Middle School Teachers’ Academic and Behavioral Perceptions of Their Students and Expectations for High School Graduation

Amanda L. Williams, Zachary Giano, Michael J. Merten, Angel Herring, Cheryl A. Delk, Kami L. Gallus, Ronald B. Cox, Karina M. Shreffler

Research output: Contribution to journalArticle


Teacher expectations of students have been consistently linked with student academic achievement. What is less known is how students’ actual behaviors and performance shape teachers’ perceptions of them, particularly when considering student gender and race/ethnicity. A diverse dyadic sample of 1,653 seventh graders with 63 reporting teachers was used to examine how teaching experience, student behavioral citations, and grade point average were related to teachers’ perceptions of each student’s antisocial behavior, academic motivation, and likelihood of graduating high school. Results showed that more experienced teachers perceived students more positively, which in turn shaped more favorable perspectives of student graduation. Unsurprisingly, when students were cited for behavioral disruptions, they were perceived more negatively by teachers. Similarly, when students were more academically successful, teachers perceived them more positively. However, several nuances were found based on student gender and race/ethnicity that point to a potentially significant role of teacher expectations in student outcomes.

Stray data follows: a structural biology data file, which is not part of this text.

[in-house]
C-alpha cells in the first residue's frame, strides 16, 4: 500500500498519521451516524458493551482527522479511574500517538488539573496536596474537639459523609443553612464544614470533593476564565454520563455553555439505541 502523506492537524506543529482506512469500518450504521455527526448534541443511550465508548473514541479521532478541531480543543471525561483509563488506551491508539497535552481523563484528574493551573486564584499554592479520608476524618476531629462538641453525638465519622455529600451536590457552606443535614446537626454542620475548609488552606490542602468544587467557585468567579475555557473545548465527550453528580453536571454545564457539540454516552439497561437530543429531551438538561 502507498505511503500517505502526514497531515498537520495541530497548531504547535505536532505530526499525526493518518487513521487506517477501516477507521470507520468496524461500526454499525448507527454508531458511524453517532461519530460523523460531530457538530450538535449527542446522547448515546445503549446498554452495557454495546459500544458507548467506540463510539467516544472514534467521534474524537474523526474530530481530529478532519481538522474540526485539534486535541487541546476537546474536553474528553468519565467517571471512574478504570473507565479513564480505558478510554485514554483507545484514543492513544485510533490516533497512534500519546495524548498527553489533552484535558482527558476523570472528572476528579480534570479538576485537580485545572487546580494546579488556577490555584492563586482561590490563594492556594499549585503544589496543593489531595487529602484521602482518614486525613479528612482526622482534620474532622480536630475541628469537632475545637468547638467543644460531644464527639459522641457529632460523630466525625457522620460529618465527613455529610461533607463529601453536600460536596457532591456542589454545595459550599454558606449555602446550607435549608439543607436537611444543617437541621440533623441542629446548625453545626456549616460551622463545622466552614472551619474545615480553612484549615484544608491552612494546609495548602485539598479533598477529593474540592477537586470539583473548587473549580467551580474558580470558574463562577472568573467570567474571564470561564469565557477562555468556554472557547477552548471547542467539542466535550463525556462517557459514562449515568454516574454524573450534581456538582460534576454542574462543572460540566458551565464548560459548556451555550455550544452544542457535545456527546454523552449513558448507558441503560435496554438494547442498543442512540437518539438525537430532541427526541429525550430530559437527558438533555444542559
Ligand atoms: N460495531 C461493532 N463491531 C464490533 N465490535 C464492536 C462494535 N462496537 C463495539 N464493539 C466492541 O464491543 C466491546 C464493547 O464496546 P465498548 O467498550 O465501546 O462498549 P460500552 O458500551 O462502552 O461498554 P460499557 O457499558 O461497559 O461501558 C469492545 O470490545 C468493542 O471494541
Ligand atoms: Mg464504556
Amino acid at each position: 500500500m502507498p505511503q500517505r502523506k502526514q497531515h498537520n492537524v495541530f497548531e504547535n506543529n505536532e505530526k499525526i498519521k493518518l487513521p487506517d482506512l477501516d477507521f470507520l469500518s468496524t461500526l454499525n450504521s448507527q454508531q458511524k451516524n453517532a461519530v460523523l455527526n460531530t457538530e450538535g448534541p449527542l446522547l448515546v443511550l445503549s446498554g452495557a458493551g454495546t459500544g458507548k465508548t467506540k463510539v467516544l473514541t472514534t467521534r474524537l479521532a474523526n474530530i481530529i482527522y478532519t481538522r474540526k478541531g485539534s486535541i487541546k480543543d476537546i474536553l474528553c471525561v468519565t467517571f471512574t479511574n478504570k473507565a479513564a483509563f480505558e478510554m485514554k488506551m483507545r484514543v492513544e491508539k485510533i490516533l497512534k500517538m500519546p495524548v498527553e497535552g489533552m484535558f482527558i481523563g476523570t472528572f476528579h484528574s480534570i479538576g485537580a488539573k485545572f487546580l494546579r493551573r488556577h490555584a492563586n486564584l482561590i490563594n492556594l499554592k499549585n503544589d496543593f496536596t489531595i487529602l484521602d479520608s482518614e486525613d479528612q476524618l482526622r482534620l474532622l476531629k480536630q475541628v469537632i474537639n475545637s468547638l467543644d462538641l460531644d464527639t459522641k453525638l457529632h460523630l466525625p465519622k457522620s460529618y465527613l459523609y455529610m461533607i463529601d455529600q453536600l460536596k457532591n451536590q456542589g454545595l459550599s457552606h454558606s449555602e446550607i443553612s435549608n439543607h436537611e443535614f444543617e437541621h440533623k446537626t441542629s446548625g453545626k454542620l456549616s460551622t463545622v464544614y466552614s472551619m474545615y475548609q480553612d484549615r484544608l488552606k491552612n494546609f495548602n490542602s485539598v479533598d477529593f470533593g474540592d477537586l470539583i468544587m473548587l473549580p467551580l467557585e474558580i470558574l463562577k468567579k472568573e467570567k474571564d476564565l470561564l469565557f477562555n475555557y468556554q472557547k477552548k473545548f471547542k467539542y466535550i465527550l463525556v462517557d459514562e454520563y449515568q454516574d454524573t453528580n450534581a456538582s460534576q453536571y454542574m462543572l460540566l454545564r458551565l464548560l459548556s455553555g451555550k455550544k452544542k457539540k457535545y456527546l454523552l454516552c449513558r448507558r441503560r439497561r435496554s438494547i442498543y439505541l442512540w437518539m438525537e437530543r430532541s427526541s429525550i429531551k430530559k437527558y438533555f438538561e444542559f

Original languageEnglish
JournalJournal of Early Adolescence
Publication statusAccepted/In press - 1 Jan 2019
Externally publishedYes



  • academic achievement
  • education
  • ethnic/racial
  • middle school
  • teachers/teacher-adolescent relationship

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